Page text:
If one of the images comes out well, you know which monitor to use for editing.
If both are off (and it's likely to be that way), then you need to get a good calibrator. Costs around 200 to 250 Dollars. But, again, LCDs are much more stable after calibration (CRTs you had to calibrate once a week). So, if you know someone who can do it for you once, you are good for months (not for color fetishists, but generally you will be relieved of horror color shifts, wrongs color temperature, etc.).
After all, photo editing is What You See Is What You Get. If you can't see, what you get, as the calibration is off, you are the pilot flying through the fog - and no radar.
Good luck, and don't despair. Color problems are nasty, but they can be solved.
Great advice, thanks!
You're right, faces look a little whitish and pale on my ProBook's screen (much worse without calibration, though!) and very rich, but more reddish on my external LCD. I cannot regulate contrast on neither screen, so I guess I should take the screen with the wider gamut as reference. (The panel type (MVA) is suitable for rendering accurate colors (as opposed to cheaper TN panels).)
The Samsung's range of displayable colors:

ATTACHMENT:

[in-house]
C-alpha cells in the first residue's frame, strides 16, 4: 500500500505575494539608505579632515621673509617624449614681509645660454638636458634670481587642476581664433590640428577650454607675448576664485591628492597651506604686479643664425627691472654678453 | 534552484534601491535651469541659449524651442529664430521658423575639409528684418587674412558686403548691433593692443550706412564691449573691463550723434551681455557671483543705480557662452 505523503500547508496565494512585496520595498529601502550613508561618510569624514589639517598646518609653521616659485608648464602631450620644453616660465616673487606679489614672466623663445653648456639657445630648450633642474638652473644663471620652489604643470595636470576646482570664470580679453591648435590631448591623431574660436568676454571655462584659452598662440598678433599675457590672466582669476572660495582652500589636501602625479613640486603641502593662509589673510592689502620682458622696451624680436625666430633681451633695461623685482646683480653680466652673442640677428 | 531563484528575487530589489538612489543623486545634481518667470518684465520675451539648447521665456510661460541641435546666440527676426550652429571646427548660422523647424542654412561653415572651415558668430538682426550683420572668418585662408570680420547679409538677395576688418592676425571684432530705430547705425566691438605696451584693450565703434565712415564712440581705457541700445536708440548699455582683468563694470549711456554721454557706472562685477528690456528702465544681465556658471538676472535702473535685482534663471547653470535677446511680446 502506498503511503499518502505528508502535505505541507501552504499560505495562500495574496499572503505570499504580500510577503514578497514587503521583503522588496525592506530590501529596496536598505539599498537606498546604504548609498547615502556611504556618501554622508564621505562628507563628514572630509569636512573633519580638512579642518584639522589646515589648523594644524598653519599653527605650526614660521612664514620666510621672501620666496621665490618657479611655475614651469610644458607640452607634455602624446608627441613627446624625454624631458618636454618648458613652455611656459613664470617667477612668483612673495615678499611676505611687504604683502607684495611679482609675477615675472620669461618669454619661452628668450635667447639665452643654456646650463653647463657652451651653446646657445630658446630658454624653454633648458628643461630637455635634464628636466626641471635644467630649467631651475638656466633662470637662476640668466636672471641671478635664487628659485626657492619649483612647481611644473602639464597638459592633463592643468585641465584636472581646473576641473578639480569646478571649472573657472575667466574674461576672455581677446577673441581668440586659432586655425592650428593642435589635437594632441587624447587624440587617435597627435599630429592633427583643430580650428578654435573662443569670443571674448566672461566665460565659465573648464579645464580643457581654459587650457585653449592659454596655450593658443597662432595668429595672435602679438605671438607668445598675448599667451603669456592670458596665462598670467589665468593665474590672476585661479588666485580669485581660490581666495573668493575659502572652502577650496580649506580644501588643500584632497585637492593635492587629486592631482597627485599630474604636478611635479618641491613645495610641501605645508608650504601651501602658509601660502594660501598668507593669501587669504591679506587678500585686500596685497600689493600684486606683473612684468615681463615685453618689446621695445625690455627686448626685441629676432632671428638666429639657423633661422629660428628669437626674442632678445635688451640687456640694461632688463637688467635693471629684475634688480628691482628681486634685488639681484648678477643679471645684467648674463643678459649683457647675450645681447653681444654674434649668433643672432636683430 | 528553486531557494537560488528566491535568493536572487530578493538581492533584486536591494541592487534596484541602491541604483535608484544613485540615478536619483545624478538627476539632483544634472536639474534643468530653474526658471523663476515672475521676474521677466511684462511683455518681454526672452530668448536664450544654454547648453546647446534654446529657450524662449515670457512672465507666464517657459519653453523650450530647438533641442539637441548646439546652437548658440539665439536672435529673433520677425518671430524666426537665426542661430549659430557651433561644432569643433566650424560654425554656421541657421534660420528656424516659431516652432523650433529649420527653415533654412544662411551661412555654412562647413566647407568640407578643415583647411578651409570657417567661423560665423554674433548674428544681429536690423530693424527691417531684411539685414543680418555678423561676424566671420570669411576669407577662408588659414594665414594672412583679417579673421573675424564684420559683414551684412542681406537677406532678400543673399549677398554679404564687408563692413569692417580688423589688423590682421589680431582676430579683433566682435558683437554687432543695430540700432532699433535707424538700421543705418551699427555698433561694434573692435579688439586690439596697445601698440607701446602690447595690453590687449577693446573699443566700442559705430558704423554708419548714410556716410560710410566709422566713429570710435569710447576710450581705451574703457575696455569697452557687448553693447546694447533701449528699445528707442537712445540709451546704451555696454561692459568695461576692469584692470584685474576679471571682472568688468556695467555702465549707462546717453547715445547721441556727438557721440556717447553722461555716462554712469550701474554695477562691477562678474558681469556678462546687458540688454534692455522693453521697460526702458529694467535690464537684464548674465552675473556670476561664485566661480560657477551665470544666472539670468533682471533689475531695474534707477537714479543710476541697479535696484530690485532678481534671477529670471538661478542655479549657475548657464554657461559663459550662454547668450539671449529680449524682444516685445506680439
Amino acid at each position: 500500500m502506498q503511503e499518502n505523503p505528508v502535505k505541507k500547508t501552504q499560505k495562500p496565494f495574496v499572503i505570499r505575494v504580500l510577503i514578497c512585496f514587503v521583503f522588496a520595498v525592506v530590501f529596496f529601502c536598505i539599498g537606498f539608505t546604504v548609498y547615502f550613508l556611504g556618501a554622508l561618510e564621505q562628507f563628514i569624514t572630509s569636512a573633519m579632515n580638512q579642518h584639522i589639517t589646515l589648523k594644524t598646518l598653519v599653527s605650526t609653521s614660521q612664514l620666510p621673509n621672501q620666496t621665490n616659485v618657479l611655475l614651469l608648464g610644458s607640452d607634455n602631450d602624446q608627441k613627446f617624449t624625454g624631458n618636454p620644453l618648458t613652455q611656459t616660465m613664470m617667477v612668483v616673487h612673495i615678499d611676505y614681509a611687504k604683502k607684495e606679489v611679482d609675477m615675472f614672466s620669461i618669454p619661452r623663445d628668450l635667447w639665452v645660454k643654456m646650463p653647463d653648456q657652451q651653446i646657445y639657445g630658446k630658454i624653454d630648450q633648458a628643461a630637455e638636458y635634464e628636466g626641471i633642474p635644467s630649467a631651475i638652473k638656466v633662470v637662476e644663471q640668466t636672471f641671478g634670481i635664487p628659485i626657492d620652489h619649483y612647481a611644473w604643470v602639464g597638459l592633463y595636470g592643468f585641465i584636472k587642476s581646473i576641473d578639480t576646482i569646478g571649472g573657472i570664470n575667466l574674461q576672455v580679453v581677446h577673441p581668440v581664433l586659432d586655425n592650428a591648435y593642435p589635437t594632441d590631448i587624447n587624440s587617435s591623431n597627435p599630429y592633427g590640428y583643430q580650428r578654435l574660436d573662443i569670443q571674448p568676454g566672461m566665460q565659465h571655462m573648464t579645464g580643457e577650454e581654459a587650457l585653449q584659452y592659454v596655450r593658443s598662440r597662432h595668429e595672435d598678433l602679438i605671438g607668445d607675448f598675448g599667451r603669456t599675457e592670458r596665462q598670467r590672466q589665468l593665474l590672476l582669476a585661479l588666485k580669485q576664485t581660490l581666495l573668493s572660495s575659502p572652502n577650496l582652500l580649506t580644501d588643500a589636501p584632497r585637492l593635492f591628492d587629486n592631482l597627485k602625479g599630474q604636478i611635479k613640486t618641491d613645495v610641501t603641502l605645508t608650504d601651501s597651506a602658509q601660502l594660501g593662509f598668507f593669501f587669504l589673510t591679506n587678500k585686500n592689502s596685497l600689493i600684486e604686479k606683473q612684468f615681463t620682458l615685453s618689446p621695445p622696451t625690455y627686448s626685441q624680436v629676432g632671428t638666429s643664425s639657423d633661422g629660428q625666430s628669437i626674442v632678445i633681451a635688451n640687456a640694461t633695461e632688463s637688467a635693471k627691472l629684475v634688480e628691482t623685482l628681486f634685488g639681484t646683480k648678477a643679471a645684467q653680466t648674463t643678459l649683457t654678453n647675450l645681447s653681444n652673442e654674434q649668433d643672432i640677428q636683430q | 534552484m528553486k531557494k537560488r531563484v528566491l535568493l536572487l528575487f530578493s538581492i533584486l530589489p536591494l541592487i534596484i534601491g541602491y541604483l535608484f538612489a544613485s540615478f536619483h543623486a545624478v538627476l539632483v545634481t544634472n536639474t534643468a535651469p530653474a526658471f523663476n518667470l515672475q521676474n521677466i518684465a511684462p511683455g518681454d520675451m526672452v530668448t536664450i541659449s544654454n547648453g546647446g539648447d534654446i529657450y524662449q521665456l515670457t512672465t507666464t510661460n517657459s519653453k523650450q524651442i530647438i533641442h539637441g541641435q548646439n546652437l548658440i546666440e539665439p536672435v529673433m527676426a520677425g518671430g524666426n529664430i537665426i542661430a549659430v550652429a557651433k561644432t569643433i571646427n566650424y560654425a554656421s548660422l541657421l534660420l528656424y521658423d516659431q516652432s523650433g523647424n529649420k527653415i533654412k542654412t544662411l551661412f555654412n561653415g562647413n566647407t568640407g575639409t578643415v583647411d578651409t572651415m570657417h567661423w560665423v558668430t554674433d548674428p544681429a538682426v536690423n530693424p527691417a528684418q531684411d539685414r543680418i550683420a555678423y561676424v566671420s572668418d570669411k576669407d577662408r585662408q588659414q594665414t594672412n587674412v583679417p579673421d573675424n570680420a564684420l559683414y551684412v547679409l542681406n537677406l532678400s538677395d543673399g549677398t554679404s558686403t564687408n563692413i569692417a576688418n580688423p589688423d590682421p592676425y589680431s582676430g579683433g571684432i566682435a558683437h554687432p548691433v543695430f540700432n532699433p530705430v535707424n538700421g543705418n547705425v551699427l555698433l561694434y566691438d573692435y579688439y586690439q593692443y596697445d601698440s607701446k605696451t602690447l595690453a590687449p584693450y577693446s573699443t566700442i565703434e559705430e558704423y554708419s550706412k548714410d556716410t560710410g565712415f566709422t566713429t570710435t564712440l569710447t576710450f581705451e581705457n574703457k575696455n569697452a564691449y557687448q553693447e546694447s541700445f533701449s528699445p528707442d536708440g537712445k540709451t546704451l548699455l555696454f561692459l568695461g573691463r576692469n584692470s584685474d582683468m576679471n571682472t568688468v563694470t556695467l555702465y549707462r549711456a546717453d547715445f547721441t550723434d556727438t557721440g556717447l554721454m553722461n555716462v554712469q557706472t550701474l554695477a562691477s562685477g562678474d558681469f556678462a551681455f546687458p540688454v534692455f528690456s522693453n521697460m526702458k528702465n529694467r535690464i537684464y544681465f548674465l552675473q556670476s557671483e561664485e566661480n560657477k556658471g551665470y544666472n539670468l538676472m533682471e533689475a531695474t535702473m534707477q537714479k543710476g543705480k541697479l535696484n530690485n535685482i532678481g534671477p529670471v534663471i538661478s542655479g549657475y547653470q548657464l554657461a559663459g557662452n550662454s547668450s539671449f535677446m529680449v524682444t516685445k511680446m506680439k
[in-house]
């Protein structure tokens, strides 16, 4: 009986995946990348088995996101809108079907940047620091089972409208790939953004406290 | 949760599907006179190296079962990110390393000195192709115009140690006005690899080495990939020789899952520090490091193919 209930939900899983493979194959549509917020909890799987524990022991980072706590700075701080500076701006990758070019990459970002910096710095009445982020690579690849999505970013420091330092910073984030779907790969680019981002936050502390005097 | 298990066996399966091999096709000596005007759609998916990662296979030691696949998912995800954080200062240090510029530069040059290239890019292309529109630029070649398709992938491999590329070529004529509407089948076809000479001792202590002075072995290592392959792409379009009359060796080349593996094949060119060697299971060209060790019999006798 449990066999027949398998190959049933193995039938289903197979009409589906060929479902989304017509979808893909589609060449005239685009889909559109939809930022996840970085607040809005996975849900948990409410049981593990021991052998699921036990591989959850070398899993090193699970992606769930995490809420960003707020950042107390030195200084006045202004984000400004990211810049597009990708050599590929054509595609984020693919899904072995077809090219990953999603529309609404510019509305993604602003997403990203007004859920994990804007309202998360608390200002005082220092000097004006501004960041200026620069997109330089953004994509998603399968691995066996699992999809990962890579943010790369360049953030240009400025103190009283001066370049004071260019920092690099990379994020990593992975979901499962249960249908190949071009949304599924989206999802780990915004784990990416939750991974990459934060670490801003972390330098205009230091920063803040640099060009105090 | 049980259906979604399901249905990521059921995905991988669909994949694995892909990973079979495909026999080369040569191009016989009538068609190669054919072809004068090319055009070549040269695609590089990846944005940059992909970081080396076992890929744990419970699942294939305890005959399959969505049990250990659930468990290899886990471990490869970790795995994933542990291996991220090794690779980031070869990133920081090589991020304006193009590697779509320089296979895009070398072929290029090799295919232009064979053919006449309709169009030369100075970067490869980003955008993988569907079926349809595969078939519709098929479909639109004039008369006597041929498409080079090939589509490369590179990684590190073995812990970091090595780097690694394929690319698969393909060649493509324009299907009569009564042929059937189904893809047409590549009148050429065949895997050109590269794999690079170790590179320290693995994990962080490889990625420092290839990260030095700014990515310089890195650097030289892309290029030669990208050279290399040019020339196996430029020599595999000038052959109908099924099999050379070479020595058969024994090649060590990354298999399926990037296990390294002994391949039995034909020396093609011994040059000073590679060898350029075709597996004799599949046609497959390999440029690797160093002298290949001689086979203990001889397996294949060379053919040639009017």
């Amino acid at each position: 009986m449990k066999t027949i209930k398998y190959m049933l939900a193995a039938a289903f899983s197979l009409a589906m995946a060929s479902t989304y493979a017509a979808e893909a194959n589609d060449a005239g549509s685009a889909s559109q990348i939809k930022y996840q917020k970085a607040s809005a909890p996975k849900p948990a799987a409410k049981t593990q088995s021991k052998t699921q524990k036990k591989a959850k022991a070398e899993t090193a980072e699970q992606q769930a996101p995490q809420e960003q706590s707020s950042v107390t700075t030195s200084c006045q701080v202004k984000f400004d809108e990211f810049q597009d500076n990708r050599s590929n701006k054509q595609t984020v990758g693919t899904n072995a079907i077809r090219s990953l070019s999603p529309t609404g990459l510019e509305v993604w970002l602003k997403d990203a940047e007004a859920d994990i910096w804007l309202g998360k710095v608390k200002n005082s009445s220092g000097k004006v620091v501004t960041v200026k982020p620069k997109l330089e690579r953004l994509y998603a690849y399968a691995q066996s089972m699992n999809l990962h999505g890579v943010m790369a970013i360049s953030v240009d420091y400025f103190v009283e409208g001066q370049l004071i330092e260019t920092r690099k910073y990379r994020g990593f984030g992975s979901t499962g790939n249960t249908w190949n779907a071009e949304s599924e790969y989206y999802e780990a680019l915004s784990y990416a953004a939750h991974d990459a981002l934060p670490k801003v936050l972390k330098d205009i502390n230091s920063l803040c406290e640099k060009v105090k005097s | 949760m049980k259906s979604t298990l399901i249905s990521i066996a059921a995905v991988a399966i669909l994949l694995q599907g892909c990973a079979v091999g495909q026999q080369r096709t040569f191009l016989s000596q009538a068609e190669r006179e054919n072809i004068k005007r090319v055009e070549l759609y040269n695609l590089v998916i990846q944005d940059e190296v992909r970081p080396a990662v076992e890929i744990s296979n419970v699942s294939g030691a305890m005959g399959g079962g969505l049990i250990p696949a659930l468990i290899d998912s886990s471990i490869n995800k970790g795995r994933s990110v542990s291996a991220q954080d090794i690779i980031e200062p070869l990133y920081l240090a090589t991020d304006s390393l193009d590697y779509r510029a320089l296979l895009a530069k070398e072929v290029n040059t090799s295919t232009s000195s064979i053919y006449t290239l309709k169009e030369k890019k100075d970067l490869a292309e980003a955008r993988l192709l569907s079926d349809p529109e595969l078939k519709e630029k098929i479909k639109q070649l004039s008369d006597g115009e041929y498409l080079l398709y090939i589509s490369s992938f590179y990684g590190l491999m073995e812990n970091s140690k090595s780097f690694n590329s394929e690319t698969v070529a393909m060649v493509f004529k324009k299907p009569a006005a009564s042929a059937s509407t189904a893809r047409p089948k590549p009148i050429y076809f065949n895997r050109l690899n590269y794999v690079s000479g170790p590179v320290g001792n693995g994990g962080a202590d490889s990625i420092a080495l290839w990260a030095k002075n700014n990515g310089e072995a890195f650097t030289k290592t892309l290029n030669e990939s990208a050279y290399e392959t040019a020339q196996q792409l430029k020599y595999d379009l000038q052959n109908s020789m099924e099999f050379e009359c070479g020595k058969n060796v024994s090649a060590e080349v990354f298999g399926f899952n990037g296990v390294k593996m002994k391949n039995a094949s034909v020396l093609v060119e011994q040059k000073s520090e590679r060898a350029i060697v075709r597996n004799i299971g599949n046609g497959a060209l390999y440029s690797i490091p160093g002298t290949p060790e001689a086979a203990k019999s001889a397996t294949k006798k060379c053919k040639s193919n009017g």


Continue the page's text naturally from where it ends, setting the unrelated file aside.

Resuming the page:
The ProBook's range of displayable colors:
I think there is no getting around that the ProBook's screen is `just not as good' … :(
I do own a photo printer, an Olympus P-11, but it's what I'd consider a polaroid printer, not sure if it's good enough for this type of stuff. I'll give it a try today, though.
As for your suggestion to change the calibration tool, I will do that when I can, preferably when I invest in a new computer with a nice external screen. (At the moment, neither the ProBook nor the screen are my own.)
Well I can't decide what to get. Do i want a $2,000 kit that calibrates
camera profiles, printers, projectors, and my LCD? Do I just want a
printer and LCD one for $1,000? Can I see what they do first by just
getting a $300 one? I don't see any at all for under $300! I have no
idea what I'm doing or if I even need this. This is what I have written
down but it's weird... It's like these products have no names, share
names, or change their names weekly or something cuz when I go to
price something out it only seems to exist under another name with
no mention of the former.
Do not get:
Because they suck.
Look at or get:
Assembled from several discussion forums and review articles
Can anyone makes sense of any of this or offer actual links to actual
products with or without recommendations?